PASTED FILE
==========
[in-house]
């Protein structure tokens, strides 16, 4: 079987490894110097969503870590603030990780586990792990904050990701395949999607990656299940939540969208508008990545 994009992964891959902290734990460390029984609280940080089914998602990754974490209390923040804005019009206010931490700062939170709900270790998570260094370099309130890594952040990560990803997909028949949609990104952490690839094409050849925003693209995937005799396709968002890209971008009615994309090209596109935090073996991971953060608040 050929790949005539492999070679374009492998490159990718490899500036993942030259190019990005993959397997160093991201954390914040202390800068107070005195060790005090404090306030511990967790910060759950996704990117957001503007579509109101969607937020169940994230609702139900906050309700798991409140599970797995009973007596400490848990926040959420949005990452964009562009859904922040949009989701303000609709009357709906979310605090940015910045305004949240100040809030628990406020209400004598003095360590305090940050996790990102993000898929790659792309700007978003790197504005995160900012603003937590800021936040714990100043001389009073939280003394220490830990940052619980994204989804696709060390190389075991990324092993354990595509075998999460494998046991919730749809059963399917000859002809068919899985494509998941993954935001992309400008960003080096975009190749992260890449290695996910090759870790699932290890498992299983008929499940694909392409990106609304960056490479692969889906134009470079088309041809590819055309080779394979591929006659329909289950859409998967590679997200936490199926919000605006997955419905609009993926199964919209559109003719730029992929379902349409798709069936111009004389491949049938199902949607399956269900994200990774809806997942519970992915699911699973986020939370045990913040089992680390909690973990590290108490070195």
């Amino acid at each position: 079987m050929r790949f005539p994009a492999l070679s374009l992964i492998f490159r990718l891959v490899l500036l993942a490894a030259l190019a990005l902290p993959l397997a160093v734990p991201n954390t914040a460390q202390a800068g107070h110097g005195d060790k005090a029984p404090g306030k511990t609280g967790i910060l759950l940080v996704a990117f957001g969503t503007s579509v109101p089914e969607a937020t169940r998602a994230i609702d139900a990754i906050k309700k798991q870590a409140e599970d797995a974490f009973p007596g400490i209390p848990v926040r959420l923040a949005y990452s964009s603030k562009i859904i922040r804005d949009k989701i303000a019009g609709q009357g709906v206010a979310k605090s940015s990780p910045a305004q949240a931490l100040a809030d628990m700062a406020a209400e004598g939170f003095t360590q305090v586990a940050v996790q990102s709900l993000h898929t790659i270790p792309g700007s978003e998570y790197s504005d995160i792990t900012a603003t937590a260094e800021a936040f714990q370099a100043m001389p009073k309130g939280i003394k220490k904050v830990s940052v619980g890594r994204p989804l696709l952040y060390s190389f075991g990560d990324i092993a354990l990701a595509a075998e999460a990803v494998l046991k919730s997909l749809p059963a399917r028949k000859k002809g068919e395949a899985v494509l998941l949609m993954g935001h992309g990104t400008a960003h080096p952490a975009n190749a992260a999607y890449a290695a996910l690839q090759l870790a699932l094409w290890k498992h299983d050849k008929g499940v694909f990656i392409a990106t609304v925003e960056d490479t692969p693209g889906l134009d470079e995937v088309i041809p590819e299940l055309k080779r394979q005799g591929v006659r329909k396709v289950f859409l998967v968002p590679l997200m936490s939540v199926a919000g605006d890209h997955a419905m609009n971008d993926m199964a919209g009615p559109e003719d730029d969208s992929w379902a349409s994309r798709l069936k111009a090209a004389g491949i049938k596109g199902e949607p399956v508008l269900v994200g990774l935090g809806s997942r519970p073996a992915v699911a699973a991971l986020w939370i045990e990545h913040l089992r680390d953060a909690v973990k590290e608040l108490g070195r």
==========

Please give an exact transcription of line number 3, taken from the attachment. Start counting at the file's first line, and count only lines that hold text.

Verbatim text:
């Amino acid at each position: 079987m050929r790949f005539p994009a492999l070679s374009l992964i492998f490159r990718l891959v490899l500036l993942a490894a030259l190019a990005l902290p993959l397997a160093v734990p991201n954390t914040a460390q202390a800068g107070h110097g005195d060790k005090a029984p404090g306030k511990t609280g967790i910060l759950l940080v996704a990117f957001g969503t503007s579509v109101p089914e969607a937020t169940r998602a994230i609702d139900a990754i906050k309700k798991q870590a409140e599970d797995a974490f009973p007596g400490i209390p848990v926040r959420l923040a949005y990452s964009s603030k562009i859904i922040r804005d949009k989701i303000a019009g609709q009357g709906v206010a979310k605090s940015s990780p910045a305004q949240a931490l100040a809030d628990m700062a406020a209400e004598g939170f003095t360590q305090v586990a940050v996790q990102s709900l993000h898929t790659i270790p792309g700007s978003e998570y790197s504005d995160i792990t900012a603003t937590a260094e800021a936040f714990q370099a100043m001389p009073k309130g939280i003394k220490k904050v830990s940052v619980g890594r994204p989804l696709l952040y060390s190389f075991g990560d990324i092993a354990l990701a595509a075998e999460a990803v494998l046991k919730s997909l749809p059963a399917r028949k000859k002809g068919e395949a899985v494509l998941l949609m993954g935001h992309g990104t400008a960003h080096p952490a975009n190749a992260a999607y890449a290695a996910l690839q090759l870790a699932l094409w290890k498992h299983d050849k008929g499940v694909f990656i392409a990106t609304v925003e960056d490479t692969p693209g889906l134009d470079e995937v088309i041809p590819e299940l055309k080779r394979q005799g591929v006659r329909k396709v289950f859409l998967v968002p590679l997200m936490s939540v199926a919000g605006d890209h997955a419905m609009n971008d993926m199964a919209g009615p559109e003719d730029d969208s992929w379902a349409s994309r798709l069936k111009a090209a004389g491949i049938k596109g199902e949607p399956v508008l269900v994200g990774l935090g809806s997942r519970p073996a992915v699911a699973a991971l986020w939370i045990e990545h913040l089992r680390d953060a909690v973990k590290e608040l108490g070195r």